Ready, aim, fire!

Trap shooting thrives in rural Gowanda

Submitted Photo The Gowanda Panthers trap shooting team, part of the New York State High School Clay Target League, offers a unique sports experience that many other schools in the area cannot provide.

GOWANDA – Athletics have spurred students to do better, motivate them to attend class and gave an opportunity for scholarships and pursuing a post-secondary school degree. However, athletics have omitted some students that may not be a fan of soccer, football or even baseball.

In Gowanda, a rural village that brews outdoorsmen and women, Ryan Schwarzott has seen this underutilization of sport and found a way to get more unison for those who don’t like the tradition sports: trap shooting.

Schwarzott, a licensed hunter since the age of 12, noticed that the New York State High School Clay Target League started up three years ago and thought Gowanda could benefit by joining. This past spring, Schwarzott presented to the Gowanda Board of Education the need and want from students to have this unique sport.

The league began with only five teams and, Schwarzott said, it is growing from 19 teams in 2017 to almost 50 this upcoming season.

“That’s pretty huge,” Schwarzott said. “They doubled their growth in almost a year.”

The team will begin its first season with a meeting on April 7 and shoot twice a week, Tuesday night and Saturday morning (where the scoring will take place) at Evans Rod and Gun Club, 846 Cain Road, Angola.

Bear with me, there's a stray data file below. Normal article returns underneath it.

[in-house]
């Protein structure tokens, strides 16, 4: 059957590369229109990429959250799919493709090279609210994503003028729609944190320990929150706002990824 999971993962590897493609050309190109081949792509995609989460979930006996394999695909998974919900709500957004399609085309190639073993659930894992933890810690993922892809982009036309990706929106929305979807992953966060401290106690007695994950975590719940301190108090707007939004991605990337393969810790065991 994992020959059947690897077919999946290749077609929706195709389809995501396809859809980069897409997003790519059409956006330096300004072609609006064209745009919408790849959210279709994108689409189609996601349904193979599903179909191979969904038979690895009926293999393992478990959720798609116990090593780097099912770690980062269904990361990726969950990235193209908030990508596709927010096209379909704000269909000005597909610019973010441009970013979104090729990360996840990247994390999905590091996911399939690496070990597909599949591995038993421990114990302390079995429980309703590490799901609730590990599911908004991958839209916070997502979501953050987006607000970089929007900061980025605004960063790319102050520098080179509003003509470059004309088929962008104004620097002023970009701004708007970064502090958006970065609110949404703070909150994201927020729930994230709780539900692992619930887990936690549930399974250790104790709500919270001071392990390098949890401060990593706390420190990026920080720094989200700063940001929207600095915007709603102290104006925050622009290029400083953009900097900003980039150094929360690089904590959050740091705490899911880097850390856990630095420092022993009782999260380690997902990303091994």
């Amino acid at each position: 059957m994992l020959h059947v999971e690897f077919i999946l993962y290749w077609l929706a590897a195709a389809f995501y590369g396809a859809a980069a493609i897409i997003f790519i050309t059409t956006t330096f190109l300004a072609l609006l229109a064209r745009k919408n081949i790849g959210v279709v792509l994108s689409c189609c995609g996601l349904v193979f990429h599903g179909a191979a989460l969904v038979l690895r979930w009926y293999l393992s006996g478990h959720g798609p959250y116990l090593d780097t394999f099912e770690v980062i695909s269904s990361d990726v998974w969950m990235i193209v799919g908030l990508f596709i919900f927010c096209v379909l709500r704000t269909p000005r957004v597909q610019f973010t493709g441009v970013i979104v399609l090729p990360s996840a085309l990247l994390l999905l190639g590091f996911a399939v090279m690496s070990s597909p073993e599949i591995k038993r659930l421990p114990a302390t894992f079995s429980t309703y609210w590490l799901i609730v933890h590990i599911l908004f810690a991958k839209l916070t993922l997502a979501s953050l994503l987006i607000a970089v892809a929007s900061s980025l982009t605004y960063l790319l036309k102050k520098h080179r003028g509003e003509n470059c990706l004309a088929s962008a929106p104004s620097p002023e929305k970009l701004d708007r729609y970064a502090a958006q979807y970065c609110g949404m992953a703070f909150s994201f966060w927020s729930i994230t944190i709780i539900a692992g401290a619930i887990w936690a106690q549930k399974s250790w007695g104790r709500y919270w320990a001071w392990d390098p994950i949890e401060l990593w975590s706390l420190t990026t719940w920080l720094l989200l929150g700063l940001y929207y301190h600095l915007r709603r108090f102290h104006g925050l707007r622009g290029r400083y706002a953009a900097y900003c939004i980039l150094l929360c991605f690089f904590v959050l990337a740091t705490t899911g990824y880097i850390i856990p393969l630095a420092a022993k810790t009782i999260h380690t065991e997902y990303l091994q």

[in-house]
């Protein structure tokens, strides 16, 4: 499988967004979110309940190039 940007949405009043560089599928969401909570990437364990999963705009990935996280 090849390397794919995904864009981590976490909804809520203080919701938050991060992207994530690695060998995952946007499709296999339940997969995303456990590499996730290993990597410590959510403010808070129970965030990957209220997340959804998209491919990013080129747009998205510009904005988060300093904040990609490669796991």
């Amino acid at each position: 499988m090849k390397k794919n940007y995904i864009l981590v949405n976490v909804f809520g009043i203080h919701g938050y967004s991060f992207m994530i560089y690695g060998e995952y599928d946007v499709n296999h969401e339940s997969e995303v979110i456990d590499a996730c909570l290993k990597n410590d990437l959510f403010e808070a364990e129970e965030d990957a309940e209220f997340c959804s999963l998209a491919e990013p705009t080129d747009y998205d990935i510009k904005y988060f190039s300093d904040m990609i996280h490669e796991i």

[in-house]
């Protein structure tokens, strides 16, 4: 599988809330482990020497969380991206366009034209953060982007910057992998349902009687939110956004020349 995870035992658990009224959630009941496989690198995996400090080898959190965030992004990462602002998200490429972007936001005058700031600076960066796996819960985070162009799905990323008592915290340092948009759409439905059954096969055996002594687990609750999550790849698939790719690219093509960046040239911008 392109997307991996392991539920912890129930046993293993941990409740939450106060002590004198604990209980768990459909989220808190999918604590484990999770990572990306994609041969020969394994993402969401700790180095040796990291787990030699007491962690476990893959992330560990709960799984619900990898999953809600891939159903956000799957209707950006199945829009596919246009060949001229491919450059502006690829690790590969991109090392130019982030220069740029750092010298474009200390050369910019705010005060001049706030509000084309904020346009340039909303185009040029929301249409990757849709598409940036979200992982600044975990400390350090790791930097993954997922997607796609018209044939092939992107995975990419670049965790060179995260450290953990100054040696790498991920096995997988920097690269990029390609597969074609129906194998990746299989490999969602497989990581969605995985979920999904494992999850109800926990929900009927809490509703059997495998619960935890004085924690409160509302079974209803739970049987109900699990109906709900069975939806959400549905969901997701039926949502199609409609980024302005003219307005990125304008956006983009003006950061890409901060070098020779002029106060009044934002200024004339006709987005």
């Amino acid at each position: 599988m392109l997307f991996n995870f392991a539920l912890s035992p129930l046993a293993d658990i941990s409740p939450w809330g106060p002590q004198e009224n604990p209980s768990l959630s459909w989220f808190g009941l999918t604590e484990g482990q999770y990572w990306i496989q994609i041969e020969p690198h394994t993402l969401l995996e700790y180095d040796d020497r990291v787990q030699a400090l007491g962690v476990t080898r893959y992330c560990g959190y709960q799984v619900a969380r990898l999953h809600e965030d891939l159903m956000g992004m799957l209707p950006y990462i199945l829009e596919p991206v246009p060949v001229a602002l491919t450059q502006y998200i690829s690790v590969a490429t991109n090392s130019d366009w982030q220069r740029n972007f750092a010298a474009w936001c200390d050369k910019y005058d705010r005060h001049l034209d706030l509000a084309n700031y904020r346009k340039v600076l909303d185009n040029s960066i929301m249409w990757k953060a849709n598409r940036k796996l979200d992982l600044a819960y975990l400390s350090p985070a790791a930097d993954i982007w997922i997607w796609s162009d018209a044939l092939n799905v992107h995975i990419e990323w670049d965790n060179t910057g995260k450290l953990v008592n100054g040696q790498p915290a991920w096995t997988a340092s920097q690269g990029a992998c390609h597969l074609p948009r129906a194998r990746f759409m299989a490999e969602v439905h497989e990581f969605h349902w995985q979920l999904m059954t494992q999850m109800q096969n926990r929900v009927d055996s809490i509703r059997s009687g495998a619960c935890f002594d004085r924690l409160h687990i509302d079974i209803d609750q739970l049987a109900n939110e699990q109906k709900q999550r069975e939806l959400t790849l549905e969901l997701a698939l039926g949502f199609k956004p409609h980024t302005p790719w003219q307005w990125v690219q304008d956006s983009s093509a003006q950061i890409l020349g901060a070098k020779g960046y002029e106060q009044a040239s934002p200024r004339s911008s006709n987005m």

“I sent a survey out a little while ago to all the students that already registered and out of all that who replied, which I think is 15, 100 percent of them said that this would be an incentive for them to do better in school,” Schwarzott said.

This was only the beginning of the benefits Schwarzott can list off. The addition of a trap shooting team helps incentivize athletic success with academic success.

Ron Wight is an assistant coach of Schwarzott and he has seen the direct impact it can make on a student in his home.

“It gives them an opportunity that is not traditional sports like my children; they don’t play baseball or football,” Wight said. “They hunt and fish, they’re outdoorsmen. This gives them an opportunity to further their experience.”

Gowanda is one of the first schools to create a team in the area. Some schools in the Erie County area joined as well including Eden, Lancaster, Holland, Perry, Warsaw and maybe Alden, Schwarzott said.

Also, shooting a gun doesn’t require a specific skill or asset one must possess. A boy or girl could thrive in the sport, even if they have a disability.

“What’s nice about this, too, is that it is a co-ed sport, it encompasses from middle school to high school,” Schwarzott said. “What’s awesome about it is that you can have a disability and be a full participant, even if you’re a person in a wheelchair and you had upper mobility and you are able to safely shoot a firearm – or with limited assistance because the league allows limited assistance – then you can be a full participant. Not many traditional sports allow that.”

Twitter: @Kuczkowski95